Match Group, the parent company of social dating app Tinder, has said it treats cases of sexual assault on the platform “with the utmost urgency and seriousness”, following reports it has failed to support victims.
“We want to be very clear: when anyone is reported to our apps for violent behavior, we aggressively remove and block the perpetrator’s account from all of our platforms,” Match Group said in a blog post.
“We take incidents of sexual assault with the utmost urgency and seriousness and will always – always – work with law enforcement to help ensure that justice is served.”
A joint ABC Four Corners and Hack investigation last week found the app provided inadequate support for women who had been assaulted or raped by Tinder matches.
That report revealed Tinder merely replied with automated responses to victims who reported sexual assault occurring from use of the platform.
Women who answered Triple J Hack’s public callout for Tinder users said their reports were met with generic responses and no follow-up.
“I contacted Tinder after blocking this guy and received a generic stock standard, bullshit response,” one person said.
“I contacted them again, wanting to know what the follow up was or would be, and received no response.”
Concerns were also flagged in the report about perpetrators removing evidence by ‘unmatching’ with their victims – a process that deletes messages between Tinder users.
“When a user reports an assault to one of our brands, we act on that report immediately,” Match Group said its post.
“We aim to identify the alleged perpetrator and block the associated account.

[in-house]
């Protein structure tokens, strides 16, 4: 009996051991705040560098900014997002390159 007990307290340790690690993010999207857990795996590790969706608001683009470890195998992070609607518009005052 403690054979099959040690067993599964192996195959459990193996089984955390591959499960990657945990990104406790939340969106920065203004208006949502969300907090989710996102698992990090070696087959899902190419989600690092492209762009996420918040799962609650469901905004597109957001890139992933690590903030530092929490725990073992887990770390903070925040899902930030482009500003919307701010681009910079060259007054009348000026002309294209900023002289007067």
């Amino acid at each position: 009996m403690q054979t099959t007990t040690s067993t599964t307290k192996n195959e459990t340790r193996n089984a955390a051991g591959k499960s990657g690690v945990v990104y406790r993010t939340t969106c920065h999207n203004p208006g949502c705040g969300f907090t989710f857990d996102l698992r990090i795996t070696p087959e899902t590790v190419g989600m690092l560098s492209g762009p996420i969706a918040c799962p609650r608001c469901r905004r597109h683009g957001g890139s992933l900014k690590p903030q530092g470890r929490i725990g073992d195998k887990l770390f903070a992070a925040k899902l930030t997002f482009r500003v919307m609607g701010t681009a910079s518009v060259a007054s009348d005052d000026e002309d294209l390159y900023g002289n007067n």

“If you are sexually assaulted by anyone you’ve met on our platforms, and the assailant unmatches you, we are still able to access those messages and work with law enforcement if reported to us.”
In May last year, a Melbourne court sentenced a man who raped and assaulted women he met on Tinder to 14 years and nine months in prison.
Assistant commissioner of the NSW Police, Stuart Smith, told the ABC the current system was inadequate.
“There’s a contact email and they’re supposed to get back to us,” he said.
“There’s always difficulties with that process.
“We expect over time that there will be more cooperation with the dating app companies, and certainly the fallback is, if we can’t cooperate then we’ll find a legislative [way].”
In its post, Match Group said it wanted to “hear directly” from Australian police about how to better cooperate in the future.
“Over the next coming weeks we will be reaching out to federal and state law enforcement and safety officials across Australia to set up meetings with our Safety and Legal teams so we can better explain the tools and resources we have dedicated to helping their efforts,” it said.
A problem of scale
The Match Group blog post was published on the day of, and responds directly to, the report from the public broadcaster.
It is an important piece of public relations for Match Group which owns 10 dating platforms – including OkCupid, Hinge, and the eponymous Match.com – all of which cater to different age groups, user experiences, and demographics.
Match Group earned more than half of its $US2 billion revenue through Tinder last year, most of which comes from in-app purchases despite Tinder being named among a list of dating apps that were illegally handing sensitive personal information to tech giants for advertising.
The ABC investigation reveals the difficulty of scaling its duty of care alongside a rapidly growing global userbase.
Former Match Group staff who spoke with ABC reporters expressed their concern with existing processes within the social dating corporation.
“I don’t think anyone outside the moderation and customer support teams gave a shit about user safety,” said one former staffer.
Another said the team “struggled to keep up with the volume of complaints”.
“It made me really uncomfortable that we were struggling with backlogs where an urgent complaint might have been buried,” they said.
One of the women, Emily, who spoke to the ABC report about her experience was frustrated with how Tinder dealt with dangerous and traumatising experiences provoked by its algorithm.
“It makes me mad that this platform is making money off the people who are being hurt, and then they can’t even respond properly when people are hurt,” she said.
“What are you doing with your money?”